The Oculus Rift, though still only a development kit and full of half-working tech demos, is something of a cult phenomenon. For just $300 (£190), you can experience the closest thing the consumer market has had to in-home virtual reality. Sony appears to have caught on to the Rift’s hype, and earlier this week it emerged that the company is reportedly working on its own VR headset for the PlayStation 4.
Although it seems like virtual reality is only now just within our grasp, this isn’t actually the case. Rigs like the Oculus Rift, more or less, have been around for quite a while. The Rift’s real achievement is not that it sort of looks like we’re “inside” the (probably broken in some way) demo, but that it’s cheap and not impossible to configure. It wasn’t uncommon for a fancy arcade – when arcades were still a thing – to have multiple VR rigs, complete with motion controllers so you weren’t stuck facing one direction (toward the keyboard and mouse) like you are with the Rift.
Once upon a time, twenty years ago, even Sega was developing a VR headset for the Genesis. Nintendo, as you may know, created the Virtual Boy, which famously bombed so hard it’s now an expensive collector’s item. The Oculus Rift, though, was the first device that proved that the tech could work in a consumer setting, and be relatively simple and cheap. Now, perhaps due to all of the confidence gained from the PS4’s continued success in the media compared to the Xbox One, Sony is reportedly developing a VR headset for the upcoming console.
According to Eurogamer sources, Sony is set to reveal a PS4 VR headset sometime during 2014, and it will function similarly to the Oculus Rift. Reportedly, the VR headset is being tested with DriveClub, with players being able to look around the inside of a car by moving their head around in real life. This report holds more weight than it may seem, as DriveClub’s developer, Evolution Studios, has previously worked on 3D software since 2008.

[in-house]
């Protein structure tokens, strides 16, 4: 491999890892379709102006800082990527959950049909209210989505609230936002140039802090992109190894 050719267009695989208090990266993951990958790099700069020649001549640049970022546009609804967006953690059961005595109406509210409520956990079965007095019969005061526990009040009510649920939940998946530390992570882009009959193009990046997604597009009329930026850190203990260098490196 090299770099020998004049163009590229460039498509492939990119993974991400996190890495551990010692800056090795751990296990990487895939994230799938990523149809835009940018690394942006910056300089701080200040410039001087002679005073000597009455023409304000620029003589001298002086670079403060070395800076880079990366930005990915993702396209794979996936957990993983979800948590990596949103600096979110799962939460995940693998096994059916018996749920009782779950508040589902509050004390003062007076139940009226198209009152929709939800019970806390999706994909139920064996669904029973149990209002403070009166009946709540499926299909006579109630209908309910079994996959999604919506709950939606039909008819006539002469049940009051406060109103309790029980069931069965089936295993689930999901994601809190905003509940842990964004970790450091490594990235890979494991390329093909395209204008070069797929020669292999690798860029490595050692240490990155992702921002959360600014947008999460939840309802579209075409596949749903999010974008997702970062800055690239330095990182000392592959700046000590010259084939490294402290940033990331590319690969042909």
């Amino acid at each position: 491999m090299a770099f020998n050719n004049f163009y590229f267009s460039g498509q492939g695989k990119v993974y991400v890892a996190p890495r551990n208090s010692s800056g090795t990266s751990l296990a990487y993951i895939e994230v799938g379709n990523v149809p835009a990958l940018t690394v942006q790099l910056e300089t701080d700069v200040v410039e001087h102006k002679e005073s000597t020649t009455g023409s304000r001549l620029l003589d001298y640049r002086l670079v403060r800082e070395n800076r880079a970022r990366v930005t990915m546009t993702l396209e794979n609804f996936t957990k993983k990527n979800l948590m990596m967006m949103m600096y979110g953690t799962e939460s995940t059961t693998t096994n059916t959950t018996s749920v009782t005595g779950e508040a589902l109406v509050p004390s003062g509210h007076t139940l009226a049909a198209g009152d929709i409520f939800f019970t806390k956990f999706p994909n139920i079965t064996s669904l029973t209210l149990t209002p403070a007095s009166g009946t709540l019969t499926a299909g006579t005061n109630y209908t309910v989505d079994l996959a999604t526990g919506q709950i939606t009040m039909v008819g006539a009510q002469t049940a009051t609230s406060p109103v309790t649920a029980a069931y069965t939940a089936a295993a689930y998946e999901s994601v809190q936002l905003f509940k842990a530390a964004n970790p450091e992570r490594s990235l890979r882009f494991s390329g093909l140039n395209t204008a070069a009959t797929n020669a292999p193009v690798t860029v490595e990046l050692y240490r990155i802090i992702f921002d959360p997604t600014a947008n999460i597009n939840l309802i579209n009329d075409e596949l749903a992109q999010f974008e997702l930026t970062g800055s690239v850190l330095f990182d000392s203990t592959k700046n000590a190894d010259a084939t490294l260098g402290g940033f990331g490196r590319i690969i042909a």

Supposedly, the VR headset was to be revealed at Gamescom this year, but as we all now know, that didn’t come to pass. Eurogamer asked Shuhei Yoshida about the VR headset back at Gamescom, to which he replied, “We don’t talk about that,” a phrase that appears to confirm its existence.
If Sony’s VR endeavours don’t pan out, it’s entirely possible the company could simply facilitate Rift compatibility with the PS4 – as could Microsoft, Nintendo, and even Apple and Google with their mobile platforms. However, Sony would greatly benefit from releasing its own VR headset that is specifically made to work with the PS4, as that gives the headset a massive install base right off the bat.
Furthermore, Sony is adept at manufacturing and designing hardware – just compare the smaller, more powerful PS4 to the less powerful, much bigger Xbox One. The company also has a history with fancy headsets, such as the HMZ-T2 personal viewer (pictured right), which essentially makes you feel like you’re watching media on a large movie screen.
We thought that Sony packaging a cheap PS Vita with the PS4 would be a killer move, skyrocketing the PS4 to unreachable heights over the Xbox One. However, if Sony could create a consumer-grade (and consumer-affordable) VR headset in the style of the Oculus Rift that works out-of-the-box with every PS4 game, it could present gamers with a very easy choice. Would you rather play Xbox One games on your TV, or would you rather be inside the PS4 game you’re playing? The gaming market hasn’t yet seen an advertising campaign that powerful.
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